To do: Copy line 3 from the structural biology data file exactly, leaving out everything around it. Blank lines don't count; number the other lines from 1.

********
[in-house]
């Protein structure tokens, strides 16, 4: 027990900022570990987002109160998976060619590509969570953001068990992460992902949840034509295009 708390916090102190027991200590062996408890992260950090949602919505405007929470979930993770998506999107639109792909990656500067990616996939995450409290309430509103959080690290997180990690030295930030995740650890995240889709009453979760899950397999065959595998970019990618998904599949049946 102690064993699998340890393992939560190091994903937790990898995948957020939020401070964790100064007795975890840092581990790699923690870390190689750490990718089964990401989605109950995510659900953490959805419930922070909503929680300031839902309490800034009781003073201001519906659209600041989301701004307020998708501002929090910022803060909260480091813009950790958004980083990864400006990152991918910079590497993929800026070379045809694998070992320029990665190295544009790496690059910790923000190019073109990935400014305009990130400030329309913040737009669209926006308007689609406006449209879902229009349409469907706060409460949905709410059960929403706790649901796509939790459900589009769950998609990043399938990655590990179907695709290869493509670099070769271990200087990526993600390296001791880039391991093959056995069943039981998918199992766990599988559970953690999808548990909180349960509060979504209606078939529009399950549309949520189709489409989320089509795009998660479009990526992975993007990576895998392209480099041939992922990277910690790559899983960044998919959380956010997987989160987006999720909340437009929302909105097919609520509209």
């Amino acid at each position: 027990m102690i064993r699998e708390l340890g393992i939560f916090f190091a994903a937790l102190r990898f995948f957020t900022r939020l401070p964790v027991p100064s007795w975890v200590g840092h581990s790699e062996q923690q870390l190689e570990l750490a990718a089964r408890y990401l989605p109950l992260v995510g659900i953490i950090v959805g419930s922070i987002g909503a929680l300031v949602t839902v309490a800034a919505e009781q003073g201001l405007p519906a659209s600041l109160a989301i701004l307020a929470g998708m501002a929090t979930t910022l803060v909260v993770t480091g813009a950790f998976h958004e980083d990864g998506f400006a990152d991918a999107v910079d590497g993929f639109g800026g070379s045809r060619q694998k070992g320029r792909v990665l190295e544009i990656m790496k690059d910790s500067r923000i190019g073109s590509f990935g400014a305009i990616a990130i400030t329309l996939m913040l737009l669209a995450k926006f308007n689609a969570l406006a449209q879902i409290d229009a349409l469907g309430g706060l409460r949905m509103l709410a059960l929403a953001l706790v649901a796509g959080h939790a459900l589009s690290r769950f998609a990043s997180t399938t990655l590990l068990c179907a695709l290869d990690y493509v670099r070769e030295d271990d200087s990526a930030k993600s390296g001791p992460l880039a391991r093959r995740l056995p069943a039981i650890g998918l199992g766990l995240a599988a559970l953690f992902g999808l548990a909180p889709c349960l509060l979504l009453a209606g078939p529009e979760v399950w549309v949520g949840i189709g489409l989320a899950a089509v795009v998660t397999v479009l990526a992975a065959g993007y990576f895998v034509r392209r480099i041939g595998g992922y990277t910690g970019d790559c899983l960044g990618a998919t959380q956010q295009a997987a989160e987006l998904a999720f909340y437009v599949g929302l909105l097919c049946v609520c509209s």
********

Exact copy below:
């Amino acid at each position: 027990m102690i064993r699998e708390l340890g393992i939560f916090f190091a994903a937790l102190r990898f995948f957020t900022r939020l401070p964790v027991p100064s007795w975890v200590g840092h581990s790699e062996q923690q870390l190689e570990l750490a990718a089964r408890y990401l989605p109950l992260v995510g659900i953490i950090v959805g419930s922070i987002g909503a929680l300031v949602t839902v309490a800034a919505e009781q003073g201001l405007p519906a659209s600041l109160a989301i701004l307020a929470g998708m501002a929090t979930t910022l803060v909260v993770t480091g813009a950790f998976h958004e980083d990864g998506f400006a990152d991918a999107v910079d590497g993929f639109g800026g070379s045809r060619q694998k070992g320029r792909v990665l190295e544009i990656m790496k690059d910790s500067r923000i190019g073109s590509f990935g400014a305009i990616a990130i400030t329309l996939m913040l737009l669209a995450k926006f308007n689609a969570l406006a449209q879902i409290d229009a349409l469907g309430g706060l409460r949905m509103l709410a059960l929403a953001l706790v649901a796509g959080h939790a459900l589009s690290r769950f998609a990043s997180t399938t990655l590990l068990c179907a695709l290869d990690y493509v670099r070769e030295d271990d200087s990526a930030k993600s390296g001791p992460l880039a391991r093959r995740l056995p069943a039981i650890g998918l199992g766990l995240a599988a559970l953690f992902g999808l548990a909180p889709c349960l509060l979504l009453a209606g078939p529009e979760v399950w549309v949520g949840i189709g489409l989320a899950a089509v795009v998660t397999v479009l990526a992975a065959g993007y990576f895998v034509r392209r480099i041939g595998g992922y990277t910690g970019d790559c899983l960044g990618a998919t959380q956010q295009a997987a989160e987006l998904a999720f909340y437009v599949g929302l909105l097919c049946v609520c509209s």